On March 12, 2015, a British Military Nurse was diagnosed with Ebola in Sierra Leone and subsequently flown back to the UK for treatment. She, like Pauline Cafferkey who returned to the UK from Sierra Leone on December 28, 2014, was working in the Save the Children facility in Kerry Town. Over the past week, 20 Health Care Works (HCWs) have been repatriated to the UK and USA as a result of possible exposure to Ebola for further monitoring. “Save the Children” have concluded that they believe her infection was as a result of wearing non-standard equipment. Since returning home Nurse Cafferkey has been called to partake in a GMC investigation into the events. Having reviewed much of the recent footage and delivered our own training program, we find it unlikely that personal protective equipment (PPE) failure or a lack of training is the root cause. However, it is apparent that there are a number of stark procedural errors being employed by professionals assisting with the current Ebola outbreak. Current figures suggest that there are approaching 1,000 HCWs who have become infected with Ebola, over 50% of whom have died. The high infection rate of HCWs v Non-HCWs is concerning; a ratio like this would normally have set alarm bells ringing.
Current dress standard protocols, which were updated by the Centre for Disease Control (CDC) in October 2014, have been amended to include a “no bare skin policy”, advising at-risk individuals to wear a full face shield with an oral nasal mask or alternatively a full face respirator. But provides no guidelines on the order to don or doff PPE however, this need to dress and undress in a particular order is at the core of every chemical, biological, radiological and nuclear (CBRN) standard operating procedures. As an experienced CBRN operator, operating in a high risk and potentially contaminated environment such as could be found in an Ebola treatment facility, I am taught to protect the routes of entry to the body: airway, eyes, mucus membranes and skin (in priority order). This need to protect the routes of entry is then used to develop and adopt safe undressing and decontamination procedures, which in turn inform the order in which you don your protective equipment at the start of the mission. By considering the routes of entry and the priority order for dressing, the oral nasal mask and goggles should be donned first and consequently removed last. However, the current situation sees the oral nasal mask and goggles being worn on the outside of hoods and are therefore, the first item to be removed thereby, exposing the most vulnerable areas of the body first. In my view, it is absolutely apparent that current standards and dress protocols are not only unsuitable for high risk environments but also potentially life threatening to HCW; which is arguably supported by the statistics.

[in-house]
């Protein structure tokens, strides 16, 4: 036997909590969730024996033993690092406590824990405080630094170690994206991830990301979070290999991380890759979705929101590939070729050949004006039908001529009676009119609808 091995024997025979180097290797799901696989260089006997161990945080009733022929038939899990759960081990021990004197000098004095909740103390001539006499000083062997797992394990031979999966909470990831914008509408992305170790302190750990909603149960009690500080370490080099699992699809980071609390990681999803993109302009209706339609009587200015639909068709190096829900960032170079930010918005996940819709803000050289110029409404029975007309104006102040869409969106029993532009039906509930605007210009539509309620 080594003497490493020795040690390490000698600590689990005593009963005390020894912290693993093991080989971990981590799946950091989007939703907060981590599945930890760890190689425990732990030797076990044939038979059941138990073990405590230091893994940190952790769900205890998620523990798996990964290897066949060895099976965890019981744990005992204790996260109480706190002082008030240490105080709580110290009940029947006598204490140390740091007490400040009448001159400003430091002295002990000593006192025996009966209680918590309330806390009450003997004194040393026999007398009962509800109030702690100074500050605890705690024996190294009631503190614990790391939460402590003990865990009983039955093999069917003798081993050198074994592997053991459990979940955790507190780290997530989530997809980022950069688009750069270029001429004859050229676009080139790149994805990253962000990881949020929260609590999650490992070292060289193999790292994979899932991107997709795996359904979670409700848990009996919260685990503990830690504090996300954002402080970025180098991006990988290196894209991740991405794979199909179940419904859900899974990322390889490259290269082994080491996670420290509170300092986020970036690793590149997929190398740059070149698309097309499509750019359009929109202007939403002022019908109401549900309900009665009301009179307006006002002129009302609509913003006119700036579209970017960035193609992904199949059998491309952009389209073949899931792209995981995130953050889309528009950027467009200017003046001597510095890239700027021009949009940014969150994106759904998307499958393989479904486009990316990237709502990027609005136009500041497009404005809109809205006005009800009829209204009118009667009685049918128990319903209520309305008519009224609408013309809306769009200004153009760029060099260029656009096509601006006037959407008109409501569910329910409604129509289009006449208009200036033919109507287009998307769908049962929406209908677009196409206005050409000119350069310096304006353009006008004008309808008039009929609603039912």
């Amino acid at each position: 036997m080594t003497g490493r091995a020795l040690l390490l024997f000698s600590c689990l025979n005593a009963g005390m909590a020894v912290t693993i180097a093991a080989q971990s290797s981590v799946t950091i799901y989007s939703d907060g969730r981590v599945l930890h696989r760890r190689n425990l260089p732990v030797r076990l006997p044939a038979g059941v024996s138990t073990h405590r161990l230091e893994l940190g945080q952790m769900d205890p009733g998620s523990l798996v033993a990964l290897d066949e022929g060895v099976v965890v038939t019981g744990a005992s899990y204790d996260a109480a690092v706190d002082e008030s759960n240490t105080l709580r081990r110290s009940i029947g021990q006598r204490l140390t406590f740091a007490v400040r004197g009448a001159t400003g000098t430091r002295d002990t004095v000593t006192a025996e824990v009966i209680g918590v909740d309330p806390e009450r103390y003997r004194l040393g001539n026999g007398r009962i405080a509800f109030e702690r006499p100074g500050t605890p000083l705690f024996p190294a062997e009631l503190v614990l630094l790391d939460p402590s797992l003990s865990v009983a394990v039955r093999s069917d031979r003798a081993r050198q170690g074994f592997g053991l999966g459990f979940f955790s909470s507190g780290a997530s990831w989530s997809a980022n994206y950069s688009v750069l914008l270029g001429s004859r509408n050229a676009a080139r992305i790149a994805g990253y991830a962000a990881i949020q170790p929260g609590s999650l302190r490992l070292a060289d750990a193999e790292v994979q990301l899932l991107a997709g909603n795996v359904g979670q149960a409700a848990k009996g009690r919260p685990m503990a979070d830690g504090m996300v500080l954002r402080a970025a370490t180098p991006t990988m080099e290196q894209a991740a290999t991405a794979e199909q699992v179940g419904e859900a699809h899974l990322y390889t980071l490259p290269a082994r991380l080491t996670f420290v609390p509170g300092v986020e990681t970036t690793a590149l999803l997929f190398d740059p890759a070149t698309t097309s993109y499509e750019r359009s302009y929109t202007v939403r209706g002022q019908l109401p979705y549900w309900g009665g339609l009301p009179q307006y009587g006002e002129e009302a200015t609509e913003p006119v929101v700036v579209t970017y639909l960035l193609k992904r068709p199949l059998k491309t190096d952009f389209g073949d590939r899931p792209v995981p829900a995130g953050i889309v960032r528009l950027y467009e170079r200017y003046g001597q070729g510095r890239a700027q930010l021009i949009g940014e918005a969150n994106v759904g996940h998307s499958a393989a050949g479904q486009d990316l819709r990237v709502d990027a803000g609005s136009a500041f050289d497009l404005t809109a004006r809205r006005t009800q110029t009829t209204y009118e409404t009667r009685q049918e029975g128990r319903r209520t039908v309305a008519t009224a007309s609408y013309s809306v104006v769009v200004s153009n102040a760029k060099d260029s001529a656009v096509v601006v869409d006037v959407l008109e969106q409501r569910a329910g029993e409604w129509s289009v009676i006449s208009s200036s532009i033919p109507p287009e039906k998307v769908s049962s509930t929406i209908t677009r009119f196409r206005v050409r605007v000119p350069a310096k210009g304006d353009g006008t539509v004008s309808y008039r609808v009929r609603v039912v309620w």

Questions that should be asked are:
- Who has tested and approved the wearing of the PPE, decontamination and Undressing procedures that our personnel are adopting? It is my understanding that all procedures of this nature are approved and tested by DSTL Porton down (The UK Military PPE, Decontamination authority).
- What Testing has been conducted on the Decontamination solutions adopted?
- Who has the lead on the ground with regards to dress standards, improvising standards, decon procedures etc.? And who conducts the regular reviews?
— Iain Thomson, Technical Director at SecureBio Limited